Increased investment in crop and aquaculture farming are necessary to mitigate the high cost of living, Jesuit Centre for Theological Reflection (JCTR) says.
JCTR social and economic development programme officer Chanda Chileshe said in a statement yesterday that the high cost of mealie meal and fish usually contributes to the continued increase in the food basket of basic needs.
LABUAN - The Federal Government has approved a total of MYR 418, 000 for housing financial assistance to benefit at least 13 fishermen in this duty-free-island in 2019.
Of the number, six of them will receive financial assistance for their housing repair jobs and the remaining seven will have new houses.
Fisheries Development Authority of Malaysia (LKIM) Labuan director Pada Anak Bijo told Bernama that to eligible for the new housing financial assistance, the fishermen must be registered members of a fishermen’s association and have their own land, or their relatives allow them to build the new house on their land.
GANDERBAL - A hospital in India’s northern Srinagar city has been providing treatment to diseased fish to reduce the loss of life of the aquatic animal and help breeders increase its production.
The Sher-e-Kashmir University of Agricultural Sciences and Technology (SKUAST) has established a fish hospital that provides a proper diagnosis to the fish with all the high-tech facilities and medicines in order to control the disease from spreading among other fish and thus decrease the distress of the breeders.
Hilal Ahmad said that the hospital was a boon for fish breeders like him.
Save Maquoit Bay, a group formed to address issues with aquaculture, and lobstermen from around the state have submitted a petition to the Department of Marine Resources requesting an immediate moratorium on aquaculture leases greater than 10 acres in size.
The petition has 189 signatures, 39 more than required to open rulemaking around aquaculture leases, according to a news release.
Scientists are urging the government to crack down on fish farms after tests found high levels of antibiotic contamination in pangasius on sale in Thailand.
More commonly known as dory or pla sawai, pangasius is popular with Thai consumers.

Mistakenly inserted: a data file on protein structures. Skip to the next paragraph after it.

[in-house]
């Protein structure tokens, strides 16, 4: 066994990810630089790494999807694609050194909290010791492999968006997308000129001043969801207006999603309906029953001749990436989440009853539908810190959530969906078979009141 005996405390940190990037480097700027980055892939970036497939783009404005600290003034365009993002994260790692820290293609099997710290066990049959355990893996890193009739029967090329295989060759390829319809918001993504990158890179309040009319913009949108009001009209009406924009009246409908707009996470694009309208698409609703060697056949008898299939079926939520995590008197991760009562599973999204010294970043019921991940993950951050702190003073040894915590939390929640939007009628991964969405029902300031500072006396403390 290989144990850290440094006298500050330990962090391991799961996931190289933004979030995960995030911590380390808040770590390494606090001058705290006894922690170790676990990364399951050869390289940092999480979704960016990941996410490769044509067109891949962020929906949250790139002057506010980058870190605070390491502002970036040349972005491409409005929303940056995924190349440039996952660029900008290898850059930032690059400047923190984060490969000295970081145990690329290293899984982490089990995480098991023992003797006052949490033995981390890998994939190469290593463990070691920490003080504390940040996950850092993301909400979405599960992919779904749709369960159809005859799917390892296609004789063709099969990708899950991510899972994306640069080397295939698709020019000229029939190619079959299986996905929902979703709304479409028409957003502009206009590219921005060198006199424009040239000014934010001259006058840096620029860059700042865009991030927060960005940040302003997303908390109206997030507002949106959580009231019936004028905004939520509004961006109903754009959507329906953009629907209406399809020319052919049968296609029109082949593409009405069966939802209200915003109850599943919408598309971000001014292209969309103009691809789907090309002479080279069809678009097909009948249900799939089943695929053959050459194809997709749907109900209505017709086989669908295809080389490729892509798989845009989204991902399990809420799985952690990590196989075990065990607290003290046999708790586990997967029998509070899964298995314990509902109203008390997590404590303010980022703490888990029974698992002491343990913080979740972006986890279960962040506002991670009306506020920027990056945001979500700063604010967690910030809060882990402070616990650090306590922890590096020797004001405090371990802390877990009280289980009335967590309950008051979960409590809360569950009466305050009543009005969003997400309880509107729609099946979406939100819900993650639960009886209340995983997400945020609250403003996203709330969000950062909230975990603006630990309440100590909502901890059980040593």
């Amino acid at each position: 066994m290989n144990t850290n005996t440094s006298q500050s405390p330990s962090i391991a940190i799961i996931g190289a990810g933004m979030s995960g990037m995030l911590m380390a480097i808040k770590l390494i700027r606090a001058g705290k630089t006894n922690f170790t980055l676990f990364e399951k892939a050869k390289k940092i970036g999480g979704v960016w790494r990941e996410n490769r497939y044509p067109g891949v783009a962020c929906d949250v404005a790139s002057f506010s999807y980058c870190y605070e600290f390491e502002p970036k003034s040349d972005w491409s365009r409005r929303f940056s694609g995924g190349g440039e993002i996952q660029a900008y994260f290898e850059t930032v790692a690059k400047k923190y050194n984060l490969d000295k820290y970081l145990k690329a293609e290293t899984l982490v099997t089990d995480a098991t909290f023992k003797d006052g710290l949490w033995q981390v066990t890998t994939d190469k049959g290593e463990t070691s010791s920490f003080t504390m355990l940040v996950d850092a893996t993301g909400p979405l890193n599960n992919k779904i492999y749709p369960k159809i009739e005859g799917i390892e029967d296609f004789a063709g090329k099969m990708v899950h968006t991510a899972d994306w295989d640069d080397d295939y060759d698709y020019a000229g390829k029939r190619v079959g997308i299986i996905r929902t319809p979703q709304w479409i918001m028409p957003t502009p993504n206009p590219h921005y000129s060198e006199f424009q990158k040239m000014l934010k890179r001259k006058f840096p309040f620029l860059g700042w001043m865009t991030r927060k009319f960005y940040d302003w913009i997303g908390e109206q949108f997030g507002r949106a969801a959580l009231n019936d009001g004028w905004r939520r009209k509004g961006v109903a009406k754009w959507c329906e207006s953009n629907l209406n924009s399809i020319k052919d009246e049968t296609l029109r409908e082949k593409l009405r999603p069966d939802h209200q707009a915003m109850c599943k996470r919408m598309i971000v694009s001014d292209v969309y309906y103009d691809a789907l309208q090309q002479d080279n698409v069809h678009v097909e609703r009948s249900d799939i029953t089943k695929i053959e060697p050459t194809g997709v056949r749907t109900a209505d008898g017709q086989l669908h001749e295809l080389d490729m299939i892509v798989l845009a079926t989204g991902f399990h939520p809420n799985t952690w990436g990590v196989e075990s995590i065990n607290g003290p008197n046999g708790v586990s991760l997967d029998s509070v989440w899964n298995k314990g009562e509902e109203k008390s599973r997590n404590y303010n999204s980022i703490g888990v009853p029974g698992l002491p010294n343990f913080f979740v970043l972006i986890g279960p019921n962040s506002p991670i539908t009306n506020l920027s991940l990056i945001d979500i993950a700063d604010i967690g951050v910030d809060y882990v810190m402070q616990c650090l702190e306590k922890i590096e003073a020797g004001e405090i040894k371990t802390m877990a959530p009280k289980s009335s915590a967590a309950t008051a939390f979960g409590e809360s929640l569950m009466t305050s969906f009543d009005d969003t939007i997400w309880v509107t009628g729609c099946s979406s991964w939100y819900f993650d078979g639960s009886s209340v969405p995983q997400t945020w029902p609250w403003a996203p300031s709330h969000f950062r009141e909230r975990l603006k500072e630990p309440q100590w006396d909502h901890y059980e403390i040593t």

The research earlier this year by Thammasat and Mahidol universities found that 25 per cent of dory fish-meat samples were contaminated with antibiotic residues above the World Health Organisation (WHO) safe limit.
Thailand annually imports 11,000 kilograms of the fish from regional neighbours, notably Vietnam, to meet the per-capita demand for an average 30 kilos of dory yearly, said Professor Chongrak Polprasert of Thammasat University, who a member of the research team.
Pelagic fish species, such as anchovies, sardines, mackerel, tuna, shad and menhaden are all valuable as food sources. They contain both valuable and easily digestible proteins, have a high content of essential fatty acids, such as DHA and EPA, and contain fat-soluble vitamins (E and D). However, this also makes the pelagic raw material highly susceptible to degradation (quality loss) during storage. Since the fisheries for many of the pelagic species are seasonal, this leads to a need for efficient preservation methods. The composition and stability of pelagic fish are also varying with both the seasons and fishing ground. This is also challenging with regard to finding efficient preservation methods.
In the project ProHealth (Innovative processing to preserve positive health effects in pelagic fish products), a project under the Joint programming initiative, a Healthy diet for a healthy life (JPIHDHL) has focused on developing new and improved methods for extending the shelf life of pelagic fish. The aim of the project is to develop a comprehensive toolbox of optimised existing and novel technologies for developing healthy, high quality, safe and sustainable fish products from pelagic fish species. The project has partners from Norway (NTNU and SINTEF), Ireland (Teagasc), Poland (NMFRI) and Italy (University of Perugia).
An international team of scientists, including those from the University of Hull have discovered jellyfish are more beneficial to other marine life in providing both food and shelter than previously thought.
Jellyfish are often described as ‘arguably the most important predators in the seas’, competing with adult fish for food, or by preying on eggs and larvae.
The research, led by Queen University Belfast, which has now been published in The Royal Society, has shown that many fish species associate closely with jellyfish for both shelter and sustenance when they are young.
Dr Isabella Capellini, Senior Lecturer in Vertebrate Zoology, at the University of Hull, said: “Most surprisingly we found that association with jellyfish may have pre-empted a habitat shift in some species with fish moving over evolutionary time from open water habitats to life at the seabed, or even coral reefs”.
ALBANY, N.Y. - The New York State Department of Health issuing new advice about the consumption of certain fish caught in specific waters, due to elevated levels of polychlorinated biphenyls (PCBs) and mercury.
The Department issues advice about eating sportfish (fish you catch) because some fish contain chemicals at levels that that could adversely affect health. Although the advisories are not regulations, they do help people choose which fish to limit or avoid and learn how to reduce their exposure to contaminants in the fish they eat. The health advice is based on information from fish collected by the New York State Department of Environmental Conservation.
Women in their childbearing years who eat highly contaminated fish and become pregnant may be at an increased risk of having children who are slower to develop and learn. Some chemicals may be passed on in mother's milk. Chemicals may also have a negative effect on the development of young children.